“Consider another reason why customers like apps,” Gary said. “Twenty-five percent said apps beat waiting on hold to get to help (read: I like to serve myself quickly). Another 20 percent find apps more personal than other channels. This is great news for companies trying to increase personal connections with customers and sheds some light on focus areas: make the app personal, make it easy to use, make it as convenient as possible.”

If you’re developing for a business, there’s another incentive to make a great first impression. “Nuance research shows that 79 percent of consumers ‘feel’ a company is innovative following a good mobile app experience,” Gary says. “On the flip side, 55 percent of consumers will consider changing companies if they have a bad mobile app experience.”

Find the Right Users Right Away
Many apps are abandoned immediately because they’re not what the user expected. “They mistakenly download an app they think does X when in fact it does Y,” Liu says. “How you describe the app is very important.”

Another solution for minimizing app abandonment is to get your app into a curated app store. These stores feature one or more app categories and are stocked with curated recommendations instead of every available app in those categories. That mini store is then made available in a place frequented by people with that set of interests. For example, a website that caters to fitness buffs might have a curation company create a mini store of apps for running, counting calories and staying motivated. Or an enterprise might hire a curation company to create a mini store for its employees, business partners or customers.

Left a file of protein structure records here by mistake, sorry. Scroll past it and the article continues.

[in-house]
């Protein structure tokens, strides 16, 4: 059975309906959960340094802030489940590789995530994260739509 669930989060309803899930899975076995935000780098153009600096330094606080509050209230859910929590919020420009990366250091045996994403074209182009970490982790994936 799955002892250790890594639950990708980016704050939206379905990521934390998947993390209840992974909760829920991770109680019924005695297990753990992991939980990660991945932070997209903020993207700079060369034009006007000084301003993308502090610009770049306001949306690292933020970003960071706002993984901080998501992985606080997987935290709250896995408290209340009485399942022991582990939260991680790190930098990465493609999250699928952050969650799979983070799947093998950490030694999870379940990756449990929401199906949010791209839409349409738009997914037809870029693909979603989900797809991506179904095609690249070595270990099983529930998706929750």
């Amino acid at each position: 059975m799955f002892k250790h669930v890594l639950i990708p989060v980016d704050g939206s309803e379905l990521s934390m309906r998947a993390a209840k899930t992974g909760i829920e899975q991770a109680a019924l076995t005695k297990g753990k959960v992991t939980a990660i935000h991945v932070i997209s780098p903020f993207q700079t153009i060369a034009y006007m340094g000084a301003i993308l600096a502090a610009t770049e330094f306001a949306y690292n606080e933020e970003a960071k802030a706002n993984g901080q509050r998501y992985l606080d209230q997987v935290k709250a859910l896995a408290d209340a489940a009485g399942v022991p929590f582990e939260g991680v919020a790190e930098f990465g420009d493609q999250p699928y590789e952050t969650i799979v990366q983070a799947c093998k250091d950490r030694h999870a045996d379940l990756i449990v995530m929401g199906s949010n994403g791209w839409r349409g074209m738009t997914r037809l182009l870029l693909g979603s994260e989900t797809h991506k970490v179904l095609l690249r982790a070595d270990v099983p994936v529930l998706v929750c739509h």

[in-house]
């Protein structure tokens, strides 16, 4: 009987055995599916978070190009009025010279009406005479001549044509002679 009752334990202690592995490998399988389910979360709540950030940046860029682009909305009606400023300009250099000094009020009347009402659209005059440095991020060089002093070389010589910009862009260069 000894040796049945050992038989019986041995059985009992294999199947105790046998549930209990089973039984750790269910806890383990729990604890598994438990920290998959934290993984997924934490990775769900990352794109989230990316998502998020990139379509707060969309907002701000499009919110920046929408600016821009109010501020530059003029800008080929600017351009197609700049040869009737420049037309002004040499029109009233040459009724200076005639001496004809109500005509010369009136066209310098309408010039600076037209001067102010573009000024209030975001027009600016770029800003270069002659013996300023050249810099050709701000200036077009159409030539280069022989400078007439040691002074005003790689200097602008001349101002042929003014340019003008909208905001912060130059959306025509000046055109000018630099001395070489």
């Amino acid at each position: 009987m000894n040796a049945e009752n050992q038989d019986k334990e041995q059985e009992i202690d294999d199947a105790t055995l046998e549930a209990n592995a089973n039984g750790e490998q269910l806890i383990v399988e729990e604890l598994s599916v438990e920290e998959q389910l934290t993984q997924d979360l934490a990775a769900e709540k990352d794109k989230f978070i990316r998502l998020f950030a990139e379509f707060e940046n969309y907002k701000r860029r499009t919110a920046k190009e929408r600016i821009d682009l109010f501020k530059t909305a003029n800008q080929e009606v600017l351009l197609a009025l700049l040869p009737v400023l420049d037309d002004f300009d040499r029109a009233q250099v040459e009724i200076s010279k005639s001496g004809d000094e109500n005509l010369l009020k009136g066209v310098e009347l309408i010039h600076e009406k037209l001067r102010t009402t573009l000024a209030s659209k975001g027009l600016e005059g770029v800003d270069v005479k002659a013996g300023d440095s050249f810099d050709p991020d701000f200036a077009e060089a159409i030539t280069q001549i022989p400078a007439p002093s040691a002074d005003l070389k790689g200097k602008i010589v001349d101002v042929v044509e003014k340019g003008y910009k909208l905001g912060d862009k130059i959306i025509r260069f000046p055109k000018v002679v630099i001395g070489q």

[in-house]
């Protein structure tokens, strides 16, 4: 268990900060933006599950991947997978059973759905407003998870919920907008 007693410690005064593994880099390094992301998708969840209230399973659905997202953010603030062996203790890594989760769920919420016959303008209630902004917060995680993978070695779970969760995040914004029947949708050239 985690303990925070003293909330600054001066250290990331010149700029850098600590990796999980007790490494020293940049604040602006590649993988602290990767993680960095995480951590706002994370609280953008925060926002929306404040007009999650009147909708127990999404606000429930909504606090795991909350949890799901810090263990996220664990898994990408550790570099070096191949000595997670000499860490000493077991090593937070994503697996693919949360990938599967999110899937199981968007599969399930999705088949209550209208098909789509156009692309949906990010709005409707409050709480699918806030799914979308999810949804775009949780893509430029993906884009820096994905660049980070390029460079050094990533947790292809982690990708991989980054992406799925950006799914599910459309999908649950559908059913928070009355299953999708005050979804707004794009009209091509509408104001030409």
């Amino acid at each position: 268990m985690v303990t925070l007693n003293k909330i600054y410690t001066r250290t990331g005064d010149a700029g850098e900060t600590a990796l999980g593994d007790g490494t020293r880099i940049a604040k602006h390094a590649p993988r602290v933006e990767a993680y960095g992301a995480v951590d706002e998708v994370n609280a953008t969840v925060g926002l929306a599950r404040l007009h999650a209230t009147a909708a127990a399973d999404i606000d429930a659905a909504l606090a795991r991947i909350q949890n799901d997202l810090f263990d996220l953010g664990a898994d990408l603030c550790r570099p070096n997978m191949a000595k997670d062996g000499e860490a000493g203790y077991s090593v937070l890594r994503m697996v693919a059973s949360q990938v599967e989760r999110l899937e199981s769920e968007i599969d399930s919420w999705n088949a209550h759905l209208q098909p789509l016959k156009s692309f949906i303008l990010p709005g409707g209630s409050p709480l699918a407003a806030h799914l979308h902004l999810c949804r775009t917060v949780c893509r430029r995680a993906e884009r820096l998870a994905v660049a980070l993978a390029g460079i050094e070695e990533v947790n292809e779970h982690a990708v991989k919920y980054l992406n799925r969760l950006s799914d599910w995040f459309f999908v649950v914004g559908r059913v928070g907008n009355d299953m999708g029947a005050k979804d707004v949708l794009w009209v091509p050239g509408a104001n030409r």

AppCarousel and Partnerpedia are two examples of curation companies. “We pick based on the top rankings, to start with: the top 25 or 50,” Liu says. “So sort of by definition, we’re already selecting just the ones that we think have a higher adoption. What we don’t know is whether those apps have been abandoned.”

Partnerpedia currently gets its apps from aggregators such as the now defunct MobiHand. “But we’re looking at opening it up to the individual developers,” Liu says. “We’ve had about a dozen in the last two or three months that have approached us: ‘We’ve got this app. We’re looking for a channel or a way to get it to business users.’ Google Play is not ideal for business users because of the way they procure and buy apps, so people approach us.”

There isn’t much research about how abandonment rates vary for business users versus consumers. But it’s a safe bet that business users are less likely to abandon apps that their employer recommends or even requires. Hence the value of working with a curation company, which can be a way to get an app in front of a CIO, IT manager or other decision maker.

“Getting mobile apps to business users is a new world,” Liu says. “That’s not as well thought out as the consumer world. It’s just a matter of time before that ecosystem develops. It’s a higher margin world, if [developers] can break into it.”